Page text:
Radioimmunotherapy (RIT) is a type of targeted therapy that delivers radiation directly to cancer cells. It combines a monoclonal antibody—a type of protein that recognizes and binds to certain parts of cancer cells—with radioactive material. When the monoclonal antibody binds to the cancer cell, the radiation kills the cell.
Currently, RIT is used for the treatment of B-cell non-Hodgkin lymphomas (see examples below). RIT is also being evaluated for the treatment of other types of cancer, including prostate cancer and glioblastoma.
RIT is given on an outpatient basis, is generally completed in 10 days (as opposed to the longer duration of conventional chemotherapy), and avoids many of the side effects of chemotherapy. Because RIT may result in a temporary reduction in blood cell counts, patients typically need to have their blood cell levels monitored after treatment.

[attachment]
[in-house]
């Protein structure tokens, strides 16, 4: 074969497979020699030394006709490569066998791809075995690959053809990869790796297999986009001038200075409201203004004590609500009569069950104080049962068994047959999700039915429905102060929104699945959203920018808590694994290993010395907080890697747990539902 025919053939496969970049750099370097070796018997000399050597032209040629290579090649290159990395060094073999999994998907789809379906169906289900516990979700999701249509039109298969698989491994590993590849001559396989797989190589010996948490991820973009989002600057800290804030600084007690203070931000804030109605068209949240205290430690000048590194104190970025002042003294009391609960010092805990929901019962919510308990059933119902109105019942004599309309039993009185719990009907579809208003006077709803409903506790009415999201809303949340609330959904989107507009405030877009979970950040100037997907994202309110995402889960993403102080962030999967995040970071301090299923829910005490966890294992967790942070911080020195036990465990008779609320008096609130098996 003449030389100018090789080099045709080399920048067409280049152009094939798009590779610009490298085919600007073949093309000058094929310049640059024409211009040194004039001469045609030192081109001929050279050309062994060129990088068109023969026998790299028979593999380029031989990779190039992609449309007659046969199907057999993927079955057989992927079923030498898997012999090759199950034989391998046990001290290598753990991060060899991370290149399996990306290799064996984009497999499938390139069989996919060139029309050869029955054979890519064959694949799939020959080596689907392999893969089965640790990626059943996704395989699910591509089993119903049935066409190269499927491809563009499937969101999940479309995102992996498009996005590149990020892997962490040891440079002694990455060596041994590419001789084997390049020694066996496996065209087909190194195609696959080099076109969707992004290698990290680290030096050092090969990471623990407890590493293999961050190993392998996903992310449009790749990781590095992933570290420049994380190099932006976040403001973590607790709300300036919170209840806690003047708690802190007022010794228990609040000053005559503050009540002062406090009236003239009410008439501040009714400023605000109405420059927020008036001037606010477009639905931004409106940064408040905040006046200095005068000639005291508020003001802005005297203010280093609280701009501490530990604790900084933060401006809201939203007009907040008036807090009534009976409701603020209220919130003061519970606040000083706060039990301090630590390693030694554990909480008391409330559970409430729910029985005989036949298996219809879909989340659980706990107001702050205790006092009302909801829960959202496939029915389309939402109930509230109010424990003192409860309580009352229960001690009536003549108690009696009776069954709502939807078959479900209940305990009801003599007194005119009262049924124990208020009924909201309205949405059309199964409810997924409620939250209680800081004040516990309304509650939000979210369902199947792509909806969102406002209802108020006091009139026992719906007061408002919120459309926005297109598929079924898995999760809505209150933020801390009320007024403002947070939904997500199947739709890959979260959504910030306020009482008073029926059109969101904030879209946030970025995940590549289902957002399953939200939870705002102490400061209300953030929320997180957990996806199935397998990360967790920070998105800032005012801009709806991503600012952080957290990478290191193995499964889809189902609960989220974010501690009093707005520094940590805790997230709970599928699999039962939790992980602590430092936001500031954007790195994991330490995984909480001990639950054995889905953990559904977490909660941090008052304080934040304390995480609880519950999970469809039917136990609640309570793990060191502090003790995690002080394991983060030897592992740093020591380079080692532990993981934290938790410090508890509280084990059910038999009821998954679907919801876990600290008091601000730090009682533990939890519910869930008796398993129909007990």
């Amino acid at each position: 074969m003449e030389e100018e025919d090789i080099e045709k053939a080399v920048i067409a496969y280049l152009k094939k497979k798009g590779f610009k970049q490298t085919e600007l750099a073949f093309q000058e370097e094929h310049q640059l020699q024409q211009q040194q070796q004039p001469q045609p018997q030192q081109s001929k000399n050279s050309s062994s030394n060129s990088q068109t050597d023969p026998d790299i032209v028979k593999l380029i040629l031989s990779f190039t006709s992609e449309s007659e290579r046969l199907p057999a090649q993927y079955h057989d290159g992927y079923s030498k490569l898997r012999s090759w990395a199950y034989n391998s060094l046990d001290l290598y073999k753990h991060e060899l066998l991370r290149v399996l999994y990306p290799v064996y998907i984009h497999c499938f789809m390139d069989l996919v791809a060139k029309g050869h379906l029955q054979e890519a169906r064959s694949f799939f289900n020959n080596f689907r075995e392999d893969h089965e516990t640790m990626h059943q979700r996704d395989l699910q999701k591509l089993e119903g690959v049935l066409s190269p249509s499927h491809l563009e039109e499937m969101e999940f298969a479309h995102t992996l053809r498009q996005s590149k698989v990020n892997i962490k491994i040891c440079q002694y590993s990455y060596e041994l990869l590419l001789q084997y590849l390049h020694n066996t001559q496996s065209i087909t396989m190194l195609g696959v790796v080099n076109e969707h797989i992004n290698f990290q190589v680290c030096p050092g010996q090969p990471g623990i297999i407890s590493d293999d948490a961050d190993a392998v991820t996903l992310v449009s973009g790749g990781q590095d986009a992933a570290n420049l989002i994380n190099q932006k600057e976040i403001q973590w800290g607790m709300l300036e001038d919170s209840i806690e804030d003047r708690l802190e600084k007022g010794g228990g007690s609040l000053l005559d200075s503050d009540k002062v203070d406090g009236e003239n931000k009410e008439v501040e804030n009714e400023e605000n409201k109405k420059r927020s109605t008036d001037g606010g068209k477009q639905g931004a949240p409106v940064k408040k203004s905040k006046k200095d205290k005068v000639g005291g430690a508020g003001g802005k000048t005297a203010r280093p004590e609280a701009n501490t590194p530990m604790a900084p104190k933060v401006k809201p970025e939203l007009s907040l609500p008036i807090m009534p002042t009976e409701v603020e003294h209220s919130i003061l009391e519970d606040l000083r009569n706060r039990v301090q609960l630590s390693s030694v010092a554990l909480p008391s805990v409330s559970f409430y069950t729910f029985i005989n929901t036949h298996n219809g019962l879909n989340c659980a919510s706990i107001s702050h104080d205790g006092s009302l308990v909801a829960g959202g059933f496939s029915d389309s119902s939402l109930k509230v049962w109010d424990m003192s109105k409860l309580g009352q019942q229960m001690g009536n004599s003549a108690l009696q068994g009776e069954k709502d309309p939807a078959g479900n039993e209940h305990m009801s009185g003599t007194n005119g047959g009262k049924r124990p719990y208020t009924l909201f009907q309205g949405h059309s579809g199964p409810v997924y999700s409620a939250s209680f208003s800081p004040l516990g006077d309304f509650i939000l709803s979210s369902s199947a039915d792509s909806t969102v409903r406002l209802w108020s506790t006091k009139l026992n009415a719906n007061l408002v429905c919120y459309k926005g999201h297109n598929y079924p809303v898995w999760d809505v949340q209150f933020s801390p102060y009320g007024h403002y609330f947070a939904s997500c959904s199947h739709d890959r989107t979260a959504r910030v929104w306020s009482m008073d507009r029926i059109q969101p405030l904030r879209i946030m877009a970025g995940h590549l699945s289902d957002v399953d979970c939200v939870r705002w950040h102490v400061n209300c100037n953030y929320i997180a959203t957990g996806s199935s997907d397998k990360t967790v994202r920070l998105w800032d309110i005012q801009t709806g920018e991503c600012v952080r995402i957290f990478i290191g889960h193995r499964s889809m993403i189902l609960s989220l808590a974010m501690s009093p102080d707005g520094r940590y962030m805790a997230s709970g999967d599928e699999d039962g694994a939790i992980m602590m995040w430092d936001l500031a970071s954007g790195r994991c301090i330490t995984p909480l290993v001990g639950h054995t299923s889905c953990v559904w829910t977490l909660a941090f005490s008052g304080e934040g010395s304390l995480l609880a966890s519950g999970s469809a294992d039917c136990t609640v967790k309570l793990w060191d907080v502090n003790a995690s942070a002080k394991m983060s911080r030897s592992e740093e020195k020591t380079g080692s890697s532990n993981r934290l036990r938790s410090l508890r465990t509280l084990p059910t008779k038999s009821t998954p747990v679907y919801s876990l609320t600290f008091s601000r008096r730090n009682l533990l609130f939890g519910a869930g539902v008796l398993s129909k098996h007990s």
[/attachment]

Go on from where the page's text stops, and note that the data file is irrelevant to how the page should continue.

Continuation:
Examples of RIT
Zevalin® (ibritumomab tiuxetan): Zevalin therapy combines the monoclonal…
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